Stop Thief!

| April 07, 2005

Kryptonite makes a wide variety of solid-body padlocks, including several designs with shrouded shackles to make it harder to use bolt cutters to break in.

Are you safe from thieves? Are you sure?

Many truckers might not usually think about securing a flatbed load except to keep it safely stowed and help them pass through roadside inspections. But any load can be subject to theft – especially if the product you’re hauling is valuable. Why not protect yourself, the shipper and your cargo insurance policy?

Even though any security device can be penetrated – eventually – let’s face facts. If a thief is confronted with a security device that creates a lot of noise and takes long enough to disable, he’s likely to get caught. And, because of those risks, he’s likely to be discouraged by the sight of heavy security.

One way to protect your cargo is with a security chain. When you shop for a chain, make sure to ask about its strength, thickness and shape to ensure you’re getting a quality chain. Also, ask what it would take for a thief to cut through it. For example, Kryptonite makes a security chain from triple heat-treated, boron manganese steel and available in thicknesses up to 3/8-inch. The chain’s links have a trapezoidal shape, which means the link material has a nearly square cross-section rather than a round one. This shape “makes it difficult for an anvil bolt cutter to get a bite because it pushes back,” says Roger Cross, director of sales for Kryptonite Corp. The shape and strong material make the chain a formidable obstacle for potential thieves. You’d need power tools or a big saw to cut it – resulting in lots of time and noise.

If you prefer cables to chains, look for something beyond the ordinary to ensure your greatest security. You could try something like Master Lock’s Python, an adjustable locking cable made of vinyl-coated, braided steel and a solid aluminum alloy, weather-resistant lock body. The device can be cinched and locked at any position along its length. You can use the standard cable length of six feet for jobs like securing your toolbox or order cables in lengths of up to 30 feet to theft-proof cars, generators, air compressors or other freight you might be transporting. A cable like that can help you sleep at night.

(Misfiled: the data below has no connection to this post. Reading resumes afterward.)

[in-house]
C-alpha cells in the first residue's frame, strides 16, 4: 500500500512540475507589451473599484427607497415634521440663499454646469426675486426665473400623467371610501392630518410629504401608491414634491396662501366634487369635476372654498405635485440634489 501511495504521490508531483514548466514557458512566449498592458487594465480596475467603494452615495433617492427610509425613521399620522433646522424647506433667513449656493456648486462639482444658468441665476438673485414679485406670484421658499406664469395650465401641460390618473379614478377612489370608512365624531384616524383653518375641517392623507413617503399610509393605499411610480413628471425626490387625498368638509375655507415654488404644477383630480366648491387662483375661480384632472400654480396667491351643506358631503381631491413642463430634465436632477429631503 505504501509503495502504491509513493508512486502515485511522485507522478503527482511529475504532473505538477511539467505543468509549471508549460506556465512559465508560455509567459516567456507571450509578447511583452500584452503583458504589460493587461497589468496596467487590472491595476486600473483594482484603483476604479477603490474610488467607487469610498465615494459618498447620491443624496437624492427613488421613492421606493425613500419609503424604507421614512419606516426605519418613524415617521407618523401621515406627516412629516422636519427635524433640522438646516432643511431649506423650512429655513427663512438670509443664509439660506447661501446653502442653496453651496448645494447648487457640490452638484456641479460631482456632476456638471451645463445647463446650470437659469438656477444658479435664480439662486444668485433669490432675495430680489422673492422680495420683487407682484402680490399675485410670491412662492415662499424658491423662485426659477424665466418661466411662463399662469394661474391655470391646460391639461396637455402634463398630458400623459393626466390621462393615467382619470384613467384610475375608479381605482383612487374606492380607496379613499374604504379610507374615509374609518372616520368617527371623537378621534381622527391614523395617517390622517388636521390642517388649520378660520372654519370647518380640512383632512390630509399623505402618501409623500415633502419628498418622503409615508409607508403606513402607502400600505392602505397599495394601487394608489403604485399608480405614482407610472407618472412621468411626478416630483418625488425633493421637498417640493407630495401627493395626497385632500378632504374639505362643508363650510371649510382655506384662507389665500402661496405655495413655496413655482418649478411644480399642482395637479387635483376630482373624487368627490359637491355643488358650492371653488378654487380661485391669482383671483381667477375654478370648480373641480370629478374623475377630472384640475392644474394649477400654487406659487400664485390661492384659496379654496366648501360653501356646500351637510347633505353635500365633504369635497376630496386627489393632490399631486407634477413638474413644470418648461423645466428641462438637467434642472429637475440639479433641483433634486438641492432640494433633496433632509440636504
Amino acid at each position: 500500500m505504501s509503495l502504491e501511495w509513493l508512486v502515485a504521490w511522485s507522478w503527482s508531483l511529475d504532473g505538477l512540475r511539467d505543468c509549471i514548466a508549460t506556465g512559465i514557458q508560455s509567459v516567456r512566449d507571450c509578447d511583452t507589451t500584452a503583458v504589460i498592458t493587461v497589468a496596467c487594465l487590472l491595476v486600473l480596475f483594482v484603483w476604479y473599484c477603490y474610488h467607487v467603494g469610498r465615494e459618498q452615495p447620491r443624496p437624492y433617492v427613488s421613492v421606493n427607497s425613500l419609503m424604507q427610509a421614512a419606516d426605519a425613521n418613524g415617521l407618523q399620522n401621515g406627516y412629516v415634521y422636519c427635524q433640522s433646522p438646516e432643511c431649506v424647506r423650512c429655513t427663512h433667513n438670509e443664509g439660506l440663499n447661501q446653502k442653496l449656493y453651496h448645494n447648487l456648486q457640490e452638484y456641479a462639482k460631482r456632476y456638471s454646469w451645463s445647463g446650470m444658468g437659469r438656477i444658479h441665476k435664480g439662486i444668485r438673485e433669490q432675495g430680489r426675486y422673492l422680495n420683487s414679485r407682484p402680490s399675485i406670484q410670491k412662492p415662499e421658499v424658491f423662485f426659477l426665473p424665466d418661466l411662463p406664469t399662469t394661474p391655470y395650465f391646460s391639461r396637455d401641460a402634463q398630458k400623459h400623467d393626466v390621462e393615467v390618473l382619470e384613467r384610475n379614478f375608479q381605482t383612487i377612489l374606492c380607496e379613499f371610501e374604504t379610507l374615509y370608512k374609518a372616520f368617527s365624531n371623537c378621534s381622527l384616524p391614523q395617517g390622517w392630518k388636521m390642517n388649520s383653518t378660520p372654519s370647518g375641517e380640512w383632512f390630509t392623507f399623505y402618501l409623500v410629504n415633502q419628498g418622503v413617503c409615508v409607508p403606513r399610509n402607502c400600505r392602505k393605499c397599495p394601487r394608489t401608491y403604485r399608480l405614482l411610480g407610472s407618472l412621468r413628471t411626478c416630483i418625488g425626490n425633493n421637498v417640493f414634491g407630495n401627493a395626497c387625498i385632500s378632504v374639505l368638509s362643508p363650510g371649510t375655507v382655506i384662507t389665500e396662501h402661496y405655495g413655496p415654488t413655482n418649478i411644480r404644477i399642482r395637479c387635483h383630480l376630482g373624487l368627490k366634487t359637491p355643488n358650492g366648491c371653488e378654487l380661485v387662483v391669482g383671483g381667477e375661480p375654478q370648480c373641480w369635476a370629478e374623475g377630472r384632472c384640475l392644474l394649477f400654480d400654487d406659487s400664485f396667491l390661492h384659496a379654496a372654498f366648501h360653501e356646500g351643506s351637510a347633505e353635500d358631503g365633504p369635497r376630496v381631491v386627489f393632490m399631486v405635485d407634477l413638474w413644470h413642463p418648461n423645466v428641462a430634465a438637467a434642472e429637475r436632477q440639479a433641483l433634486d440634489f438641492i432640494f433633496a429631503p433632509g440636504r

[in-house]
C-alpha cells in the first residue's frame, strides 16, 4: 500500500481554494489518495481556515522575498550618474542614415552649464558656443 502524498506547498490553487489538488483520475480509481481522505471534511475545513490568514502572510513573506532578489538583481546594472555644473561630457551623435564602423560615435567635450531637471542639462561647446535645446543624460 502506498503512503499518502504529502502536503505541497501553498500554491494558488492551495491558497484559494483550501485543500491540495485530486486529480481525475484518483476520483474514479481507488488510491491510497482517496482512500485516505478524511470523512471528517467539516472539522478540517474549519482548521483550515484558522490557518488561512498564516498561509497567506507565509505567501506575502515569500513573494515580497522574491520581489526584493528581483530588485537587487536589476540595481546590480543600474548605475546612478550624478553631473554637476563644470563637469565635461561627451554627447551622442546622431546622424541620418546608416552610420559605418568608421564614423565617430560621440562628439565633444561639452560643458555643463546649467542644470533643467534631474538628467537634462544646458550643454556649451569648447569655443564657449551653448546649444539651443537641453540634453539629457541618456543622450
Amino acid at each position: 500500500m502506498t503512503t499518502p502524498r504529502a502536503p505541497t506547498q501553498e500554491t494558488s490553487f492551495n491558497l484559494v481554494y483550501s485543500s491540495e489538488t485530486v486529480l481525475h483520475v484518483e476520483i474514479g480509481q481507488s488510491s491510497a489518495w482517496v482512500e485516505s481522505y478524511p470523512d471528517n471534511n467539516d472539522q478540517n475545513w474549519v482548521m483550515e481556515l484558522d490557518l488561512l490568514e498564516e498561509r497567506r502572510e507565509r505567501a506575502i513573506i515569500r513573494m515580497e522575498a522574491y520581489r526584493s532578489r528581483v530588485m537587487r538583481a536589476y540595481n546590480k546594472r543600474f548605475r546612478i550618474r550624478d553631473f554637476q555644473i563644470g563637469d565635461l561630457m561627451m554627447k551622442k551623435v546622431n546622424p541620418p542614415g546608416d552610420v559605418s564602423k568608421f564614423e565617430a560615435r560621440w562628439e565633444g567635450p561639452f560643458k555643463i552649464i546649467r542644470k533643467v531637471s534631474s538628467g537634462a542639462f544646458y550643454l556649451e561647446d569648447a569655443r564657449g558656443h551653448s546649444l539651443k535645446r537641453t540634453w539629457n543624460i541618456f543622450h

Good locks are another important element in securing your load. Look for a lock made of stainless steel so it won’t ever corrode in the locked position – an annoying situation if there ever was one. You might also try locks that offer a second line of defense against bolt cutters, such as locks with bodies fashioned from a continuous piece of stainless steel instead of the commonly used laminated body.

Master Lock’s Python adjustable locking cable comes in lengths up to 30 feet, so you could use it to theft-proof many types of cargo carried on a flatbed.

Many fleets still just apply tamper tags to trailer van doors without even locking them, assuming a trailer won’t be out of sight and control long enough to offer opportunity for theft. Since trailer doors normally have hasps, if you’re concerned you could invest in a padlock to slow down would-be thieves.

To chain down loads on flatbeds, again, don’t settle for cheap equipment. Look for something along the lines of Kryptonite’s Stronghold Anchor, a mounted, 5/8-inch hardened shackle. Cross says you could buy your own fasteners, drill through the bed, and then mount one on either side of a flatbed. You’d then have a way to anchor either end of a chain or cable with padlocks. For a chassis-mounted toolbox with doors split in the middle, you could try a shackleless padlock. The hasp consists of two metal plates that come together and form a circle around the lock, which is then inserted inside and locked in position.

Worried about losing keys or reluctant to carry more around? Get a combination type padlock instead. And if your operation needs to offer access to every load to several people, but wants keyed locks, you can order multiple locks keyed to the same key code, or have a master key or two made. Codes can be embossed on any of their locks so keys can be replaced if lost.
Unfortunately, these products are not yet marked and rated the way cargo fastening materials are, so you’d have to add them to whatever you’re already using. But the benefits of discouraging thieves may make using such products worthwhile.

Food protection
Food cargo protection has become a hot topic since Sept. 11 because of the great potential for inflicting harm to large numbers with invisible biological or chemical agents that could be used to contaminate food. The U.S. Food and Drug Administration’s website has some worthwhile suggestions relating to physical security for food. Visit www.cfsan.fda.gov, and then click on “Food Safety and Terrorism.” When that page opens, click on “Guidance for industry food producers, processors, transporters and retailers; Food Security preventive measures guidance.” Or, you can just type in: http://www.cfsan.fda.gov/ ~dms/secguid.html.
The site’s recommendations particularly relevant to truckers include:

  • securing doors (including freight loading doors), windows, roof openings/hatches, vent openings, trailer bodies, tanker trucks and bulk storage tanks for liquids, solids and compressed gases, to the extent possible (e.g., using locks, “jimmy plates,” seals and alarms)
  • using metal doors
  • accounting for all keys

    Stealth pays
    But what if you’re a victim of theft? Recovery could be put in motion almost immediately via a security device on your truck that is almost impossible to discover.

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